Dr. Wood believes healing camps are the best medicine, as suicide has become an all-too-common-solution for those who’ve fought overseas.
“Some of the guys that come to me are on 20 different pills," Wood said. "They don’t have a chance. They come in lethargic. These are powerhouse big guys that love our country, love their buddies. And they can’t even function, they can’t think.”
Berth, who was deployed to Iraq and Afghanistan, appreciates a program like Battle Dawgs because it gets at core issues without pressure.
“When you go overseas and come home, you leave that high-speed mentality and lifestyle overseas. And you come home and it’s really hard to adjust and fit in,” Berth said.
The camp gives opportunity for veterans to release feelings locked away for decades. It helped Vietnam veteran Patrick Michael Fitzgerald an opportunity to talk and connect with a different generation.
“I talk about things now that I didn’t think I was ever going to be able to talk about," Fitzgerald said. "It’s not that I want to boast I did this or I did that…that stuff’s been inside me since 1968.”
Fitzgerald added, “The guys here are a lot younger than I am, but we were all in combat. We’ve all been shot at, we all know what that feels like.”
It’s true therapy in a place that most only read about. And there is no cost to the veterans.
Anthony Norris currently lives in Missouri.
“It’s really humid," Norris said. "There’s a lot more pain because of humidity. Well coming up here, you hurt less in general. And how can you have a bad day when you look out and you see all this? It’s pretty tough.”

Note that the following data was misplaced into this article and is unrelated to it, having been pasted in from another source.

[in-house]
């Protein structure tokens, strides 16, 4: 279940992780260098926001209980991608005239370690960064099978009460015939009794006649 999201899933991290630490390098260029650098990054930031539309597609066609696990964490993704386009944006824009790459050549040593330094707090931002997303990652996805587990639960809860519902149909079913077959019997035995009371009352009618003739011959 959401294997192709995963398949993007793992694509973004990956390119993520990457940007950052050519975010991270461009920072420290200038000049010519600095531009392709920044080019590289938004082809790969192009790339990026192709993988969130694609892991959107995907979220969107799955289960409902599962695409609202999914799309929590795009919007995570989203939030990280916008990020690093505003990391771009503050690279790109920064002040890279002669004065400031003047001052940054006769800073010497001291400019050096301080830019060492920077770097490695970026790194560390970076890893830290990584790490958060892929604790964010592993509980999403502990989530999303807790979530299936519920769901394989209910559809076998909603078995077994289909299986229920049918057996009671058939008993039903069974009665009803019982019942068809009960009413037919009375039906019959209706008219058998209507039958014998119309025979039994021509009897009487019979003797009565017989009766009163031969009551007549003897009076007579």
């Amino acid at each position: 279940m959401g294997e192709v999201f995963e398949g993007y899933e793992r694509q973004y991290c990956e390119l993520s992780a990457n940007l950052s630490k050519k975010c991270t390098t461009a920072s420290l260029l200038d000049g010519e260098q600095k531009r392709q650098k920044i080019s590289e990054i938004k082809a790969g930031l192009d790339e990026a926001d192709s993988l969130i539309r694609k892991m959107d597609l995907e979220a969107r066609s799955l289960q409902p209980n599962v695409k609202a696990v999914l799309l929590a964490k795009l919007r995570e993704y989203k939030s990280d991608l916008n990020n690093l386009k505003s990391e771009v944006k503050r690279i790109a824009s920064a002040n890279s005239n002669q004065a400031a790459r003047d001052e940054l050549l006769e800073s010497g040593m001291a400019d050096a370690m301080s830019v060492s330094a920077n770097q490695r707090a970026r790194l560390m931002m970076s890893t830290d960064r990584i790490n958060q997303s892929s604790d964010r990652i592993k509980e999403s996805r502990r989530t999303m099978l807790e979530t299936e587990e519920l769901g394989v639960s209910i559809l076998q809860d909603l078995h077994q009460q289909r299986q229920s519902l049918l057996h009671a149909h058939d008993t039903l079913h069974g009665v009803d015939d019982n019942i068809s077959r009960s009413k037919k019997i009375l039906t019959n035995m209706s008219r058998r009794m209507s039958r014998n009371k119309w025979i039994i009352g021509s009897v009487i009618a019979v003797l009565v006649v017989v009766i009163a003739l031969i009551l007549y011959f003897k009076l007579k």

The backdrop of Battle Dawgs Camp is Denali, but it all started with a sled dog race. A race that Casillo believes helps him relate to the veterans, despite the fact that he’s a civilian.
“They know I do something not a lot of people do. They know it’s tough, it’s grueling. They know the hardships that we face. Not that I’m comparing Iditarod to serving in Iraq and Afghanistan because that’s the ultimate, but they know deep down you know what it’s like to be miserable and in the middle of nowhere and working in that team,” said Casillo. “They know without those dogs we’re nothing. They know without the guy on the left, the guy on the right, they’re nothing. Cause they’re willing to lay down their lives for each other.”
The camp creates bonds, while offering veterans another opportunity to be part of a team. Battle Dawgs saves lives and that’s something Casillo takes very serious.
“When we change one life and we’ve saved five since we’ve been doing this," Casillo said. "And I mean literally saved five lives…when you change your first life, save your first lif,e there is no looking back. This is what I’m supposed to do."
For Casillo, Battle Dawgs means working year-round, inspiring and helping America’s heroes get back to their peaks. Because like the Iditarod, there's the journey and the destination -- and he's determined to help get them where they need to be.